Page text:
Artist Workspace Prototype Rolls Down Market Street
Meet Studio 1, San Francisco’s 2nd Living Innovation Zone and mobile art studio. Studio 1 is a 65 square foot “off the grid” solar powered studio, public art project, and micro-residency center designed and constructed by David Szlasa. Studio 1 brings artists to the streets to interact with the public – allowing the community to be part of the design and exhibition process. “It was the most exposure I’ve ever gotten as far as my artwork.” said Andrea Bergen, the first artist taking residency in Studio 1.
“In the past few years, the City has worked with the community to revitalize Market Street by attracting new jobs to the area, building more housing for our City’s families, keeping our community-oriented arts organizations in the neighborhood and activating the street with initiatives like Living Innovation Zones,” said Mayor Edwin M. Lee. “This Living Innovation Zone is a forward-thinking prototype that creates affordable space for artists to engage directly with the public on one of our City’s busiest thoroughfares and ensures our local art community and everyone in our City prospers from our successful City.”
Built on the back of a flatbed trailer, the Studio is made primarily of reclaimed and salvage materials with features including an integrated video projection screen and motion activated undercarriage LED lights.
The Studio is a mobile LIZ, sited at NEMA and Mechanics Plaza during the summer of 2015. The project is one of several structures Szlasa has built for artists and creative people in response to the need for alternative models for artist work space in growing economies like the Bay Area.
According to the creator, David Szlasa “Studio 1 is a prototype for a scalable, sustainable solution for art spaces in under-resourced areas.”
For a week at a time from June 17th to July 25th, artists curated by Szlasa and the San Francisco Arts Commission are occupying the Studio. Each artist-in-residence represents a mix of disciplines and will develop programming schedules to complement the natural traffic patterns of the location, scheduling open studio hours and exhibitions on a regular basis. More information on the day-to-day programming can be found here.
The project was celebrated on June 25th at an event that brought together all of the champions who made this project possible, including, David Szlasa, San Francisco Mayor’s Office of Civic Innovation, the Planning Department, San Francisco Arts Commission, Rainin Foundation, Yerba Buena Center for the Arts, and of course, all the artists who are bringing the Studio to life week by week.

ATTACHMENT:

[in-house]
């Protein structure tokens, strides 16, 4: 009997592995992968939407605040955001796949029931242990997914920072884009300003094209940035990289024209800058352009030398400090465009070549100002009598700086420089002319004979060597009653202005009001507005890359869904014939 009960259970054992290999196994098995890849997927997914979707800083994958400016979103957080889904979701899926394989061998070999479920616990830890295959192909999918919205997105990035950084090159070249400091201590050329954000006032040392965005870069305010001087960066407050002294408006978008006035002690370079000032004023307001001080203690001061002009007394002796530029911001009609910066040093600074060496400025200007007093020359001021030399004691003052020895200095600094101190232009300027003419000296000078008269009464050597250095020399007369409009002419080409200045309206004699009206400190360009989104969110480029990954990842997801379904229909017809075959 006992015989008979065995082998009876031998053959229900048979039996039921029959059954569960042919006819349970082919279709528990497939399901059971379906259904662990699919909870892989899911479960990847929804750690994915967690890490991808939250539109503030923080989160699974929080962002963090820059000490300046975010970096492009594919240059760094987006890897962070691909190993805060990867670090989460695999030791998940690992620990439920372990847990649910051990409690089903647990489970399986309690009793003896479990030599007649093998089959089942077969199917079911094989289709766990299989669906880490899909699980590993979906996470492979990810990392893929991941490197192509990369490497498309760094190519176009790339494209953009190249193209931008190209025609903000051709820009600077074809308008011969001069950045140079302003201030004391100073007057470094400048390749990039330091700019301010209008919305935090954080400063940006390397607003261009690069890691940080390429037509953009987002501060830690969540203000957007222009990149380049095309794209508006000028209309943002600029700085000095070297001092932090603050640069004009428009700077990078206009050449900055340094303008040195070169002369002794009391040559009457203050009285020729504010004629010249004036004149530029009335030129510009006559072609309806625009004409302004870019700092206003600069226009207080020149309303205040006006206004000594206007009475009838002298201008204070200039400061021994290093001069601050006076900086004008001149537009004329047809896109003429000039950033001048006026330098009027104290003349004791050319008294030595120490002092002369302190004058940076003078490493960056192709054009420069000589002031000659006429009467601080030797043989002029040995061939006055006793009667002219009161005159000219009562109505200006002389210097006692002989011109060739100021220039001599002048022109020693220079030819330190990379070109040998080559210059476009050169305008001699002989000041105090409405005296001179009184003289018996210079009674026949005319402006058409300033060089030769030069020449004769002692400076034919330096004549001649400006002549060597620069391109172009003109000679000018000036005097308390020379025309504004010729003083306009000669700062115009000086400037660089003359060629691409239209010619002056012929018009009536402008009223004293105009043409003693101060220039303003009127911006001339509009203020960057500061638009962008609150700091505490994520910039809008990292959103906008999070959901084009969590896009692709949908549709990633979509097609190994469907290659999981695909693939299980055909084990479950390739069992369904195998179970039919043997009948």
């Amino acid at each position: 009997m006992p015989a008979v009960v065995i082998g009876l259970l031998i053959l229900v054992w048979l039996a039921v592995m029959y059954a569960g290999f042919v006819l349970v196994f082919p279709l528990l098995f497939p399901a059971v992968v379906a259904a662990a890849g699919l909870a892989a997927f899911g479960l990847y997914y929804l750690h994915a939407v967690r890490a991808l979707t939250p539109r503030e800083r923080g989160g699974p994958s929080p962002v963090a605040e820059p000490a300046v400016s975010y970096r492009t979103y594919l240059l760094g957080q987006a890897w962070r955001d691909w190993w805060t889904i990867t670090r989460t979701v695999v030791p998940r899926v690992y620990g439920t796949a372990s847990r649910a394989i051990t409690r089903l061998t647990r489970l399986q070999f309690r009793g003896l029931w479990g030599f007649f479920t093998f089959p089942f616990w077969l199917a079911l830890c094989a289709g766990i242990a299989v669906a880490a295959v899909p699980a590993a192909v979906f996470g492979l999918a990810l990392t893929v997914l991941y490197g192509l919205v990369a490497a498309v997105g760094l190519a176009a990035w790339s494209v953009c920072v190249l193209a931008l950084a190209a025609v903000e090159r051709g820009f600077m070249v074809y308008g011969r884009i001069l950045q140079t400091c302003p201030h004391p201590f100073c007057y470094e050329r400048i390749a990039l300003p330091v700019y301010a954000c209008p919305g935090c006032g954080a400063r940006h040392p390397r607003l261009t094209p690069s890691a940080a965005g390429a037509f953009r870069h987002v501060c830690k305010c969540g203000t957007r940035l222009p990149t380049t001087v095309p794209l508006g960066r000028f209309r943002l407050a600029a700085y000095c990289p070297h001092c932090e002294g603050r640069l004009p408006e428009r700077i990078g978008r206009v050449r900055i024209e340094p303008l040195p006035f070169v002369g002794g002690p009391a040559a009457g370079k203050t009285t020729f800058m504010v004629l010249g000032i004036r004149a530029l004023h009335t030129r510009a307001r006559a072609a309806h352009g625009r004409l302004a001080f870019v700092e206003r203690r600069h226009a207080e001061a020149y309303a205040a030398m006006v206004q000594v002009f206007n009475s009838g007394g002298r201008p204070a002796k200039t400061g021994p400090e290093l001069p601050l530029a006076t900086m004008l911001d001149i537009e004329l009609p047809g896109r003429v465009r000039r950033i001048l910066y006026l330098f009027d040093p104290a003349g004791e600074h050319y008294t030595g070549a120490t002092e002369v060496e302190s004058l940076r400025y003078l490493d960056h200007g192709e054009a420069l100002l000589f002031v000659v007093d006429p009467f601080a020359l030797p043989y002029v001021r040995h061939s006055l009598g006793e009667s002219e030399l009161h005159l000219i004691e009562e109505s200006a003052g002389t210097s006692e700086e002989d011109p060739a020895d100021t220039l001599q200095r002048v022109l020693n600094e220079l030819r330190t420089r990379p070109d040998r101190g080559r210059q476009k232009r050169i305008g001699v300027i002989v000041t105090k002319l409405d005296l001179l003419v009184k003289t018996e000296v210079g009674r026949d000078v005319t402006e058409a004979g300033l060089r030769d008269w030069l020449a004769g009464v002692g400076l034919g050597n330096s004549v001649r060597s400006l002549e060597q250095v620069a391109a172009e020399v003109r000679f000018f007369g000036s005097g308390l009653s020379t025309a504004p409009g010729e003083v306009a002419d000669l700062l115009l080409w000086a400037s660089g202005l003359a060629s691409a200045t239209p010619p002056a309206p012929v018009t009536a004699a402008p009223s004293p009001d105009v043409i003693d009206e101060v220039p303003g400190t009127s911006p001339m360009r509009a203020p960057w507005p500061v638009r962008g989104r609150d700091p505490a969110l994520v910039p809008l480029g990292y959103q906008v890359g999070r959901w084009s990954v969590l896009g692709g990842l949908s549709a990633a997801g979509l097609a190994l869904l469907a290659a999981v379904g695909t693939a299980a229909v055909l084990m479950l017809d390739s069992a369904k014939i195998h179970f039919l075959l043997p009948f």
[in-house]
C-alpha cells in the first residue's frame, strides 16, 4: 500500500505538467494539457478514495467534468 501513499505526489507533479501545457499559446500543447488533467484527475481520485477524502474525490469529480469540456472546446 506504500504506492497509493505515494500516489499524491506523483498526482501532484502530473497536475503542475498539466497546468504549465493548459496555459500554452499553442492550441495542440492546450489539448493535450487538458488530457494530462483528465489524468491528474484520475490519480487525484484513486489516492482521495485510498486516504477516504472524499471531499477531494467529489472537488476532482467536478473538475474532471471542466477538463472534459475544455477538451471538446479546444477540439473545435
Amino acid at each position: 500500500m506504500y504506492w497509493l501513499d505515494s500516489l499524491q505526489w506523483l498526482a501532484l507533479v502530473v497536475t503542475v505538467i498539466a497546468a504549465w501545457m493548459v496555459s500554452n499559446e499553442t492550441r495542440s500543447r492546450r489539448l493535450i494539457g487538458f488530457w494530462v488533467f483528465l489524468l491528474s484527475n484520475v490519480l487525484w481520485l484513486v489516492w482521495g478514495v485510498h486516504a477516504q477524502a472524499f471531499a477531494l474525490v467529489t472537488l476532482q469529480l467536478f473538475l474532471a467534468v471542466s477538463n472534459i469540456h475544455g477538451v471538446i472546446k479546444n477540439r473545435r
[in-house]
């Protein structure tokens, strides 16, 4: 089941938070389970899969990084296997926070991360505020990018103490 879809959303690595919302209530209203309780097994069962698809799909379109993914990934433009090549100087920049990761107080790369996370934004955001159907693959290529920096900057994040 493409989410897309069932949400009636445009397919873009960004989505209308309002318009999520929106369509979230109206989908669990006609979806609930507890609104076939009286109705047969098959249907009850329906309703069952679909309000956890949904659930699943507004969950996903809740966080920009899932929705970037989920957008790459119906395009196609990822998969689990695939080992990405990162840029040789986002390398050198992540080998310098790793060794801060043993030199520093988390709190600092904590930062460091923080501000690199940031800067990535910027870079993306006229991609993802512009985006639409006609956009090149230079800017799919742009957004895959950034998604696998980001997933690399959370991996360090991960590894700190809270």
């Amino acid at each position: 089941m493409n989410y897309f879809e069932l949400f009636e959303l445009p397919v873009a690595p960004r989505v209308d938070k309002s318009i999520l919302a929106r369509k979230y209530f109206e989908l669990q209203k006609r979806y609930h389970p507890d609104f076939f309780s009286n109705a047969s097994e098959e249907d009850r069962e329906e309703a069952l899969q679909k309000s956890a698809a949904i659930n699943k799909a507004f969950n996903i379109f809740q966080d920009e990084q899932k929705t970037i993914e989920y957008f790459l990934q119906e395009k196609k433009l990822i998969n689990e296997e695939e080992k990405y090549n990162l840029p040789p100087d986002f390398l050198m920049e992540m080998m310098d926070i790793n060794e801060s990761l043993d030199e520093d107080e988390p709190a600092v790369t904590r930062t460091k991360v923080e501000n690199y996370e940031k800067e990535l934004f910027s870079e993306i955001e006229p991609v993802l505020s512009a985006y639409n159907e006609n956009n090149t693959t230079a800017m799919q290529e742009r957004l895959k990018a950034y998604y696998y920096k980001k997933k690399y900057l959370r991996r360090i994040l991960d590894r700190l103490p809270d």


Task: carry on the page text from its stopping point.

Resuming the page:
Leave your comment below, or reply to others.
Please note that this comment section is for thoughtful, on-topic discussions. Admin approval is required for all comments. Your comment may be edited if it contains grammatical errors. Low effort, self-promotional, or impolite comments will be deleted.
Read more from MeetingoftheMinds.org
Spotlighting innovations in urban sustainability and connected technology
The COVID-19 pandemic underlined the need for fast, intelligent, and sophisticated decision-making in government. Now, as cities, states, regions, and nations look to the future, they are harnessing the power of interactive 3D virtual twins to help them plan, develop, and test strategies to support their recovery and build resilience for meeting future crises.
I spoke recently with Jacques Beltran from Dassault Systemes about how the crisis has been an accelerator for cities and public agencies to implement digitization strategies. He’s an experienced public servant now working with cities to address their data needs. He shares some relevant examples of how cities in Europe were lagging one to two months behind what was really occurring on the ground. I am particularly impressed by their work to build a virtual twin of the city’s concert hall to simulate coughing, masks, and other conditions to plan a safe reopening. They found some very surprising findings. They also worked at a regional scale to predict and visualize viral spread to anticipate hospital capacity a month ahead – a key tool for regional officials. The use of virtual twins are extensive for cities.
Since historically marginalized communities are already being disproportionally impacted by the COVID-19 pandemic, I am frustrated to see these communities also negatively impacted by the lack of on-the-ground public engagement. While I realize the threat of COVID-19 and the associated restrictions make conducting on-the-ground public engagement challenging, I want to encourage fellow planners to think more creatively. I will admit that I struggled to think creatively when I first heard that Clackamas Community College (CCC) would continue having mostly online classes in Spring Term 2021. CCC has had mostly online classes since the end of Winter Term 2020 when COVID-19 first started impacting Oregon. CCC’s decision about Spring Term 2021 became more stressful when Clackamas County staff told me that public outreach for their new shuttles could not be delayed until next summer.